Mount Herzl

Destinations in Jerusalem

Mount Herzl is the site of Israel’s national cemetery and other memorial and educational facilities, found on the west side of Jerusalem beside the Jerusalem Forest. Furthermore, it is named after Theodor Herzl, the founder of modern Zionism. In fact, Herzl’s Tomb lies at the top of the hill. Yad Vashem, which commemorates the Holocaust, lies to the west of Mt. Herzl. Israel’s war dead are also buried there.


The History of Mount Herzl

In 1934, Zionist leader Menahem Ussishkin organized the re-interment of Leon Pinsker in Nicanor Cave on Mount Scopus in an attempt to build a pantheon for the great leaders of the Jewish nation. In fact, Ussishkin has buried there himself in 1941. But when Mount Scopus became an enclave, cut off from Jerusalem, the implementation of this plan was no longer feasible.


During summer 1949, Theodor Herzl’s remains were reinterred on a hill in West Jerusalem which faced the Mount of Olives from a distance and renamed in his honor, Mount Herzl. In November 1949, soldiers who fell during the 1947–1949 Palestine war in the Jerusalem area were buried on the north slope of the hill. Apart from Theodor Herzl, Mt. Herzl is the burial place of five of Israel’s prime ministers: Levi Eshkol, Golda Meir, Yitzhak Shamir, Yitzhak Rabin (who is buried beside his wife Leah), and Shimon Peres. Israeli presidents are also buried on Mt. Herzl, as are other prominent Jewish and Zionist leaders. For example Ze’ev Jabotinsky.

Mount Herzl: Great Leaders of the Nation

The Great Leaders of the Nation’s Plot or Memorial Park holds the graves of several Prime Ministers; Presidents; Knesset speakers and other chosen national leaders of the State of Israel. But it forms a separate section of the Mount Herzl cemetery from that of the leaders of the World Zionist Organization; which is situated nearby. Also, buried there are Presidents like Zalman Shazar; Chaim Herzog; Shimon Peres. Also Prime Ministers like Levi Eshkol; Golda Meir; Yitzhak Rabin.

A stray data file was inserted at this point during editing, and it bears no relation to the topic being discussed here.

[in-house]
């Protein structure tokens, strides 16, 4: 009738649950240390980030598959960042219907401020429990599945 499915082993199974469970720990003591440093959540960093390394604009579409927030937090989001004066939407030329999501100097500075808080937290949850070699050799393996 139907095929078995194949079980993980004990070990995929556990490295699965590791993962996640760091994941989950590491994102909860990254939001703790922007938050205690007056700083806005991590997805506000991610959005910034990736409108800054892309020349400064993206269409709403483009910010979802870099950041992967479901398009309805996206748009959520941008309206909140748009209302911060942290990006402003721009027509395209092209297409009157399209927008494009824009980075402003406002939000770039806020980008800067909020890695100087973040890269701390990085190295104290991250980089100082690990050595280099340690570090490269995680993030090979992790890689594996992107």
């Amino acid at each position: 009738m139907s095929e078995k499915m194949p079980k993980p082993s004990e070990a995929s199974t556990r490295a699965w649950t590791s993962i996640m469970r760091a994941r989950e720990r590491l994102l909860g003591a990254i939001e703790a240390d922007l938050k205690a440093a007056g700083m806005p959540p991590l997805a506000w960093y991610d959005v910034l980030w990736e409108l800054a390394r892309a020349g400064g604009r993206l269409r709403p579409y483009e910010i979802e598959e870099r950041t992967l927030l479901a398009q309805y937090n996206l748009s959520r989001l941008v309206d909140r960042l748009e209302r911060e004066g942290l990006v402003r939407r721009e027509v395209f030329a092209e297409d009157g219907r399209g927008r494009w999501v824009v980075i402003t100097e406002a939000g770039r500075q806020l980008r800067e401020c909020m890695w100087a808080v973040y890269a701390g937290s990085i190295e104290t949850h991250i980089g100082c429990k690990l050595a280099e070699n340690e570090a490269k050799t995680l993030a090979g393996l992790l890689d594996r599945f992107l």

Other notable graves are those of the first speaker of the Knesset: Like Yosef Sprinzak and his wife Hanna, the first Minister of Finance, Eliezer Kaplan, and Jerusalem mayor Teddy Kollek. Despite the national significance of the cemetery, some Israeli leaders were buried elsewhere, most notably Chaim Weizmann (buried at Weizmann House), Yitzhak Ben-Zvi (buried at Har HaMenuchot Cemetery); David Ben-Gurion (buried at Midreshet Ben-Gurion); Menachem Begin (buried at Mount of Olives) and Ariel Sharon (buried at his home in the Negev).

Mount Herzl: Ze’ev Jabotinsky

But deciding who should be buried on Mt. Herzl has sometimes been controversial. For example, the decision to bury Ze’ev Jabotinsky, who died in 1940, on Mt. Herzl, was fiercely opposed by many Labour Party stalwarts; who claimed that Jabotinsky was an ultra-right nationalist undeserving of such an honor. Only in 1964 did Prime Minister Levi Eshkol decide in favor of burying him there, in the interest of promoting national reconciliation and setting aside political grievances. Soldiers awarded with the Medal of Valor may also be buried at Mount Herzl.


To the north of Herzl’s grave is a plot reserved for the leaders of the (World) Zionist Organization, among them David Wolffsohn, Nahum Sokolov, Simcha Dinitz, and Arieh Dulzin. In the same section are the graves and cenotaphs of close relatives of Theodor Herzl. Worth checking out the Herzl Museum which is right at the very entrance of the mountain. Here is a link to the museum website.